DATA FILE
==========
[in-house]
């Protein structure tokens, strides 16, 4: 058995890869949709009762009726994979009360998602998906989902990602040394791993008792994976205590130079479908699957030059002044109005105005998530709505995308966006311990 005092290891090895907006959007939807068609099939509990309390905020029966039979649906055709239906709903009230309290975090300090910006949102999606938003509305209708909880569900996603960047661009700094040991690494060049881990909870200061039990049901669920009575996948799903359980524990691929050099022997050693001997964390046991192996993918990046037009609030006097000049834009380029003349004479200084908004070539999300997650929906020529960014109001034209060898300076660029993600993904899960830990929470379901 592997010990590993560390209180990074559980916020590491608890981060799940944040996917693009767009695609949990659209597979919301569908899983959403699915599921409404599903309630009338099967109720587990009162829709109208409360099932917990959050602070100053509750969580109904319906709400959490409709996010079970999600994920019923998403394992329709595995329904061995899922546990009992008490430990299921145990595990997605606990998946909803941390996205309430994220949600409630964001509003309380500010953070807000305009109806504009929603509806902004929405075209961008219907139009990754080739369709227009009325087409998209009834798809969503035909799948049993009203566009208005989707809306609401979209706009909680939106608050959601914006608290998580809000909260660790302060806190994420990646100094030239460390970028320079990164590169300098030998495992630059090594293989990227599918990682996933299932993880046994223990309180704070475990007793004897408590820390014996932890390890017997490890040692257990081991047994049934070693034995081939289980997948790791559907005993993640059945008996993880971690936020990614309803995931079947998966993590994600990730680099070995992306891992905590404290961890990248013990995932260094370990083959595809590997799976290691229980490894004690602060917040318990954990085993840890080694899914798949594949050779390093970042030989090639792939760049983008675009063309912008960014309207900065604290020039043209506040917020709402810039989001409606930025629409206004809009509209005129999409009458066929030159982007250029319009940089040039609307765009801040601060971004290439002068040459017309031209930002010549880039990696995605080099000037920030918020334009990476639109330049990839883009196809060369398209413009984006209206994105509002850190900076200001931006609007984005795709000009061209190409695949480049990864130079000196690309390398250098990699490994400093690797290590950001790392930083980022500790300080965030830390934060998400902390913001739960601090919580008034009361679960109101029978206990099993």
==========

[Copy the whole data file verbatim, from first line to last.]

[in-house]
């Protein structure tokens, strides 16, 4: 058995890869949709009762009726994979009360998602998906989902990602040394791993008792994976205590130079479908699957030059002044109005105005998530709505995308966006311990 005092290891090895907006959007939807068609099939509990309390905020029966039979649906055709239906709903009230309290975090300090910006949102999606938003509305209708909880569900996603960047661009700094040991690494060049881990909870200061039990049901669920009575996948799903359980524990691929050099022997050693001997964390046991192996993918990046037009609030006097000049834009380029003349004479200084908004070539999300997650929906020529960014109001034209060898300076660029993600993904899960830990929470379901 592997010990590993560390209180990074559980916020590491608890981060799940944040996917693009767009695609949990659209597979919301569908899983959403699915599921409404599903309630009338099967109720587990009162829709109208409360099932917990959050602070100053509750969580109904319906709400959490409709996010079970999600994920019923998403394992329709595995329904061995899922546990009992008490430990299921145990595990997605606990998946909803941390996205309430994220949600409630964001509003309380500010953070807000305009109806504009929603509806902004929405075209961008219907139009990754080739369709227009009325087409998209009834798809969503035909799948049993009203566009208005989707809306609401979209706009909680939106608050959601914006608290998580809000909260660790302060806190994420990646100094030239460390970028320079990164590169300098030998495992630059090594293989990227599918990682996933299932993880046994223990309180704070475990007793004897408590820390014996932890390890017997490890040692257990081991047994049934070693034995081939289980997948790791559907005993993640059945008996993880971690936020990614309803995931079947998966993590994600990730680099070995992306891992905590404290961890990248013990995932260094370990083959595809590997799976290691229980490894004690602060917040318990954990085993840890080694899914798949594949050779390093970042030989090639792939760049983008675009063309912008960014309207900065604290020039043209506040917020709402810039989001409606930025629409206004809009509209005129999409009458066929030159982007250029319009940089040039609307765009801040601060971004290439002068040459017309031209930002010549880039990696995605080099000037920030918020334009990476639109330049990839883009196809060369398209413009984006209206994105509002850190900076200001931006609007984005795709000009061209190409695949480049990864130079000196690309390398250098990699490994400093690797290590950001790392930083980022500790300080965030830390934060998400902390913001739960601090919580008034009361679960109101029978206990099993």